More and more business owners are creating Bring Your Own Device (BYOD) policies for their employees as more people use their own devices for work related purposes. In fact, Gartner predicts that by 2017, half of all companies will actually require employees to provide their own device for work. But as the trend continues, business owners need to be aware of their legal obligations when writing a BYOD policy. And while state and federal laws vary depending on your jurisdiction and industry, there are five legal obligations that you are likely to face.
1. Breach Notification Rules
If you collect personal information from clients and store it electronically, you can face stiff fines and penalties — and in some cases, civil actions — if the data is breached. For example, If you run a local medical office, you are regulated under the HIPAA Breach Notification Rule, which requires you to notify affected parties if their protected health records are compromised. But a relatively new addition to that law, the HIPAA Omnibus Rule (PDF), creates additional requirements for any business associates of the medical office who come into contact with patient’s health records. In addition, all but three states have data security breach notification laws for businesses that collect personal information. For instance, if you own a business that requires your employees to visit customers in their homes while carrying unencrypted customer information on their personal device, a breach would occur if they lose that device.
2. Wage and Hour Issues
When creating your BYOD policy, you may want to exclude employees who are not exempt from the Fair Labor Standards Act (FLSA), or at the minimum, create an overtime policy that ensures all employee hours are documented and paid, even those they spend on their own devices performing work duties after hours. In one case, an employer was found liable for not compensating an employee for overtime hours, including those worked on a personal phone.
3. Liability Issues
If your company has a BYOD policy and your employees use their personal devices in a neglectful or inappropriate way, you could be held liable. For instance, a Texas jury awarded a woman $21 million after a driver, employed by Coca-Cola, struck her car while talking on a hands-free device. In addition, if your employees post illegal or slanderous material on social media using their personal devices while on your BYOD policy, you can be held responsible. As long as a jury or prosecutor can prove the device is used some of the time for your business purposes, you can be held liable for those employee actions.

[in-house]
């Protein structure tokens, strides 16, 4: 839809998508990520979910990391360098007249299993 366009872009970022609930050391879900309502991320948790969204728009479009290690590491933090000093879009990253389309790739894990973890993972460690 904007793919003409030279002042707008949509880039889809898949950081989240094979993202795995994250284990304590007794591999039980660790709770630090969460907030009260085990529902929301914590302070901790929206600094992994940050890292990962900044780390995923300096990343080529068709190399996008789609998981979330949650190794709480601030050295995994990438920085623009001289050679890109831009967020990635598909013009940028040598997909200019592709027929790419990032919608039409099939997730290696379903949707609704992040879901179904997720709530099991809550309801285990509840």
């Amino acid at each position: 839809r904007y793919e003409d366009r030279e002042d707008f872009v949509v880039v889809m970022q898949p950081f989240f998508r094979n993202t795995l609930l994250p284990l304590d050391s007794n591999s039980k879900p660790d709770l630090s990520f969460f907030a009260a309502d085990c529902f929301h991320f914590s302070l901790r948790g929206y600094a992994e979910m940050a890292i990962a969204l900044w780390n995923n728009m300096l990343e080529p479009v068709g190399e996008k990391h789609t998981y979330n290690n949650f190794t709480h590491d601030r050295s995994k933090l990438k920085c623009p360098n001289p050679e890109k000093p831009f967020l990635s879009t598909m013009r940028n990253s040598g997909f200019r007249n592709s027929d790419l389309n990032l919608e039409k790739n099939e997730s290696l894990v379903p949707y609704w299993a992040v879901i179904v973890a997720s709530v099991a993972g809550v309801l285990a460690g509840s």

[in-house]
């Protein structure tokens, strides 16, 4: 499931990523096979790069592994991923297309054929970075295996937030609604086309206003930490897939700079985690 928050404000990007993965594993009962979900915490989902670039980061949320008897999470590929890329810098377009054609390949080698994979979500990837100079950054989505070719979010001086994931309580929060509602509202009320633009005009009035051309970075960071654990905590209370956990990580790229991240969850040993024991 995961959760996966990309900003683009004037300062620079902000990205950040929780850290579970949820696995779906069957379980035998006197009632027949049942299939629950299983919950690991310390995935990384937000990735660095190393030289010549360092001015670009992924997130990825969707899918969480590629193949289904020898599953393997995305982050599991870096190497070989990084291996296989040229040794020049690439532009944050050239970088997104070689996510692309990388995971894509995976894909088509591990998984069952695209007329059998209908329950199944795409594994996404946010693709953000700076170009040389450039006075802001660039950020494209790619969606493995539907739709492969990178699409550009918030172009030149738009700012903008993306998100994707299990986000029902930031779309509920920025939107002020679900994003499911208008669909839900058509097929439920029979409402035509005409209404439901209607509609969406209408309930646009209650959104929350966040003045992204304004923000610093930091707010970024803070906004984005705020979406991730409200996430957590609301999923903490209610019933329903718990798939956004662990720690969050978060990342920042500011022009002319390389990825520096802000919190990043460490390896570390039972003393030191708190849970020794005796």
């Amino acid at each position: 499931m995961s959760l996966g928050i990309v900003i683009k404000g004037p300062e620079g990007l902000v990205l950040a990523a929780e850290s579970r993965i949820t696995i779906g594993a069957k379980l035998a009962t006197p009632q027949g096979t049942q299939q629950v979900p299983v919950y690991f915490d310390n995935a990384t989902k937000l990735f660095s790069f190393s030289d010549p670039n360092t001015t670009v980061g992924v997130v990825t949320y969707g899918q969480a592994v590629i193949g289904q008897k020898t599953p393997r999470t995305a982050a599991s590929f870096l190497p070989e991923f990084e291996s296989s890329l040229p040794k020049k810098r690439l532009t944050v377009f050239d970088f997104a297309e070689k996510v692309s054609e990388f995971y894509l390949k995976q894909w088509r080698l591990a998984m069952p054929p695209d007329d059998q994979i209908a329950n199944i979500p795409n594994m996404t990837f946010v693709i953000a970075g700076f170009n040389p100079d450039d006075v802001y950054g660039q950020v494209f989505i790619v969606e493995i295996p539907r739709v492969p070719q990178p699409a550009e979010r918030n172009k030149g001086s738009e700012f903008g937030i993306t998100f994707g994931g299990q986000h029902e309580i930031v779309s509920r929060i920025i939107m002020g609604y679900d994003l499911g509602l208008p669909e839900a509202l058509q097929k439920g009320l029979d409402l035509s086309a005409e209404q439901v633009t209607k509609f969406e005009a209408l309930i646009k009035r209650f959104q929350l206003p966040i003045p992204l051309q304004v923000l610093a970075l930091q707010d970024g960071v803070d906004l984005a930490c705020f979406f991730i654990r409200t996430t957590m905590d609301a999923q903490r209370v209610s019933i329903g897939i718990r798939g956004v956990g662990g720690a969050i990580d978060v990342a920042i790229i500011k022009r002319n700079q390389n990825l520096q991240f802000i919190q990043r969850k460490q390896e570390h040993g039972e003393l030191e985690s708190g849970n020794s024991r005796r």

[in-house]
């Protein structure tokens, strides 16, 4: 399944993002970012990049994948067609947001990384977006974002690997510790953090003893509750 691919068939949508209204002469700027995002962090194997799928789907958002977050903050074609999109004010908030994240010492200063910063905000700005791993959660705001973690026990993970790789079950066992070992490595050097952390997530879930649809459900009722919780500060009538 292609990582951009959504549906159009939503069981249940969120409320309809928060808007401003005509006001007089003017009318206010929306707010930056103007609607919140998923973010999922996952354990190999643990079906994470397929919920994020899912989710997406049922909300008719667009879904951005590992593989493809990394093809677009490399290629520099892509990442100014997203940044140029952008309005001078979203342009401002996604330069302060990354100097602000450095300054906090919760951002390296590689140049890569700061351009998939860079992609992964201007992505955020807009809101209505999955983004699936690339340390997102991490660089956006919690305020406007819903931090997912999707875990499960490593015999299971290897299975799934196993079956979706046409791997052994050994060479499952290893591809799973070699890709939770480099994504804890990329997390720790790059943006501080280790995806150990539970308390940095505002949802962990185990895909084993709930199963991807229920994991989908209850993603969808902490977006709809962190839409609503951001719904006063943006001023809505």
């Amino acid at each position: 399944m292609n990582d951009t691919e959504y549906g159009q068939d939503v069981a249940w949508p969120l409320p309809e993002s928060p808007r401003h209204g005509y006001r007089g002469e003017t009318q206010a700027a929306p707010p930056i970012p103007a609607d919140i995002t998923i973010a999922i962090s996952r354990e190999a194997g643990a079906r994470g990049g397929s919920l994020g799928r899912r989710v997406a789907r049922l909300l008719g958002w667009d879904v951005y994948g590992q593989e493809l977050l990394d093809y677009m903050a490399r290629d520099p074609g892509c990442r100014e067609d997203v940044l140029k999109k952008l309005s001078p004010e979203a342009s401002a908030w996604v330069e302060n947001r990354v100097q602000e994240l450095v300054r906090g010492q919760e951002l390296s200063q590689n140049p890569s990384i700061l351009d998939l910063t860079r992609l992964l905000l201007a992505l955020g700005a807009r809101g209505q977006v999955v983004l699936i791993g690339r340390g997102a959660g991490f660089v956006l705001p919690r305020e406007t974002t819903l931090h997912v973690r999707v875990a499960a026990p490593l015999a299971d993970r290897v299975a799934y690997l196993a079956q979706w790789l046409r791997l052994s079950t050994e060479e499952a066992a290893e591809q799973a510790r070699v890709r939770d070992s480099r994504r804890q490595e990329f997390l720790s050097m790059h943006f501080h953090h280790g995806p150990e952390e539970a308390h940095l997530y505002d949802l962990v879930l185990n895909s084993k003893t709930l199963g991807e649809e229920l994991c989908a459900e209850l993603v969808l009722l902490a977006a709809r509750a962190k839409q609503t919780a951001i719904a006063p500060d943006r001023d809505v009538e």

4. Contractual Obligations
If you engage in confidential negotiations with clients or business partners, you will need to address this area in your BYOD policy in order to manage your employees’ access to their data. To do so, your policy should state you have the right to access employee’s personal devices in order to retrieve that data. In addition, they should sign a consent form that allows you to wipe clean all sensitive work data from their phone should they leave your employment.
5. Americans with Disabilities Acts Issues
If you have employees that fall under the Americans with Disabilities Act, you will need to ensure that your BYOD policies are in compliance. For example, you can’t expect an employee with disabilities to use a device that isn’t equipped with accessibility technology, no matter how much it slows down their progress. And not all disabled employees will be able to use mobile devices, as some assistive technologies will only work on desktop computers.
It looks like the BYOD trend is here to stay, but in order to protect your company, you will need to construct your policy keeping your legal liabilities in mind.
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